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Date Responded 02 July 2019

Provision of information held by Northumbria Police made under the Freedom of Information Act 2000 (the 'Act')

As you may be aware the purpose of the Act is to allow a general right of access to information held at the time of a request, by a Public Authority (including the Police), subject to certain limitations and exemptions.

You asked:

Is there a designated length of time for which your force(s) and laboratories you instruct, both internal and external, retain physical material gathered during police investigations in respect of convicted crimes? 

If there is a divergence of policy according to crime type, please provide clarification. 

The phrase "physical material" above refers to all objects and items which are exhibited as part of both the "used material" at trial AND the "unused material", not subsequently used at trial.

In Response:

Gathered physical material would be classed as exhibits and therefore retention and length of time is determined by the Criminal Procedures and Investigation Act 1996.  Supporting guidance is provided in the Home Office document “Guidance Regarding the Storage, Retention and Destruction of Records and Materials That Have Been Seized for Forensic Examination”.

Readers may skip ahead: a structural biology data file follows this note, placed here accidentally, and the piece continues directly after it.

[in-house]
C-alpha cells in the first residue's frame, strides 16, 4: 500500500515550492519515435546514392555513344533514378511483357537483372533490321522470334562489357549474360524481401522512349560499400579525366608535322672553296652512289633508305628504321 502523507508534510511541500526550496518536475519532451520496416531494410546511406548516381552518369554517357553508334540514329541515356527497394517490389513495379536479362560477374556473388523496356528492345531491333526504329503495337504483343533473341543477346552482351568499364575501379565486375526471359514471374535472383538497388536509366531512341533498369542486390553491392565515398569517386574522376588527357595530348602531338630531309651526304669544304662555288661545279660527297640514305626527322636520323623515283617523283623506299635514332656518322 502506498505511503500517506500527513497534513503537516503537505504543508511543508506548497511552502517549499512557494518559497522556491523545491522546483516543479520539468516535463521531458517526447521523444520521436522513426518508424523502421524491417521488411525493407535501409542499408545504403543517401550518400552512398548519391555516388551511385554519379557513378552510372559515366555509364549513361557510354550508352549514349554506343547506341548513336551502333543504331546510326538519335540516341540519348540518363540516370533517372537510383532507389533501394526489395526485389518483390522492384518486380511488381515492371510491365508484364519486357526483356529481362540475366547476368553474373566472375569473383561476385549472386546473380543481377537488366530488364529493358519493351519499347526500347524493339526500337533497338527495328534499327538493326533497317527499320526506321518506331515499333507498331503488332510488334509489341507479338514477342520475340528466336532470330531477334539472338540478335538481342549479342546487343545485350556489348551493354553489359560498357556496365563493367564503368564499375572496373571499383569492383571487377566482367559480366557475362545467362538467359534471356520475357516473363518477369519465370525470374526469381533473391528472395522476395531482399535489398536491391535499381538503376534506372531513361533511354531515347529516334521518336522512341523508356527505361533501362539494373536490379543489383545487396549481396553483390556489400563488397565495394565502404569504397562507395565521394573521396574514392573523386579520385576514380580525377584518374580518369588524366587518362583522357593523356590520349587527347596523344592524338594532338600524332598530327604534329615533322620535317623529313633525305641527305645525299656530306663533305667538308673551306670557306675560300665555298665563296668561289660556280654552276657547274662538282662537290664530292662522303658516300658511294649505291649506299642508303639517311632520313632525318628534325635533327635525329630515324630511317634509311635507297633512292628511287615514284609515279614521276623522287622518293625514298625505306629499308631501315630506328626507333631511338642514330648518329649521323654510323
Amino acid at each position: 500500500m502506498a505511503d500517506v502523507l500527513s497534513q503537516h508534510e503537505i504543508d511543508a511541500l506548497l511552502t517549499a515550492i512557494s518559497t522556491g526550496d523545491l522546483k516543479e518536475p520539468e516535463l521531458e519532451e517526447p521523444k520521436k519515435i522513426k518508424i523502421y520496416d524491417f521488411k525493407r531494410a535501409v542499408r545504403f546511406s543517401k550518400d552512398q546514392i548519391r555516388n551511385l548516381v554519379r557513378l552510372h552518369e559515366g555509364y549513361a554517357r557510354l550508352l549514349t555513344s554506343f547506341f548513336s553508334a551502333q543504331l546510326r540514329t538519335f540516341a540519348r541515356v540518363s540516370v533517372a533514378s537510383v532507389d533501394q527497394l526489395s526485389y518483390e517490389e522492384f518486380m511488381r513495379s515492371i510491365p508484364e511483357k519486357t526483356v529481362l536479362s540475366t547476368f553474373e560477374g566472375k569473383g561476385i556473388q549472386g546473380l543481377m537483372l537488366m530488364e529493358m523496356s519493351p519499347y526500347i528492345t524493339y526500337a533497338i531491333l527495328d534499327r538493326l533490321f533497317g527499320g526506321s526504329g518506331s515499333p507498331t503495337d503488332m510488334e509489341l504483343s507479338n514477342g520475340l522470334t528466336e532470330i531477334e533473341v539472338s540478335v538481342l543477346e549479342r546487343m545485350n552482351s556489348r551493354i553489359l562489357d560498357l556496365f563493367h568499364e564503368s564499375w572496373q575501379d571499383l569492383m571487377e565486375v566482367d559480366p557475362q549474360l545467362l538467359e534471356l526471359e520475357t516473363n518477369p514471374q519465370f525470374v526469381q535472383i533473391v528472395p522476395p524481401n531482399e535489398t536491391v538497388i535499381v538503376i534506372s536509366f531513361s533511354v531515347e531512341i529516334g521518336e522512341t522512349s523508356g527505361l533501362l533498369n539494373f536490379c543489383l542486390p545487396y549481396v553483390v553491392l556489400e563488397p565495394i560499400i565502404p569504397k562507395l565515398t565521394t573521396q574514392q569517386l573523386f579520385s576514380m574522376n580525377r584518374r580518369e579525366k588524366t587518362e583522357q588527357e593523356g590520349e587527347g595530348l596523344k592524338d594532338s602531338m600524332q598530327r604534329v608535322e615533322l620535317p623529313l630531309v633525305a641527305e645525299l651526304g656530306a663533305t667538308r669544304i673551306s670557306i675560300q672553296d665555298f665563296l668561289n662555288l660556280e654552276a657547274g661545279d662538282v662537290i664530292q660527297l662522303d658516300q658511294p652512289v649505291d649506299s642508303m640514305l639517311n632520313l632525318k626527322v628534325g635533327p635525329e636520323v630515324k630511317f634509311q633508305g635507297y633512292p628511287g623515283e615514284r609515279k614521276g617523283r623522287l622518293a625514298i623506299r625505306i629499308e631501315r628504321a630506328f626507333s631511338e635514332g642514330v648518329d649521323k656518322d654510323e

Where the material refers to a DNA sample taken from the accused under the Police and Criminal Evidence Act (CPIA) 1984  retention is determined by the Protection of Freedoms Act (PoFA)  2012.  The sample will only be retained if there is an evidential requirement to do so for proceedings.  In such cases there is provision within PoFA to temporarily retain the sample under the CPIA Exception.  It will then be destroyed six months following the conviction handed down by the court – unless an appeal against the sentence has been initiated.

All exhibits are returned from our Forensic Service Providers after testing and stored in Force under the legislation

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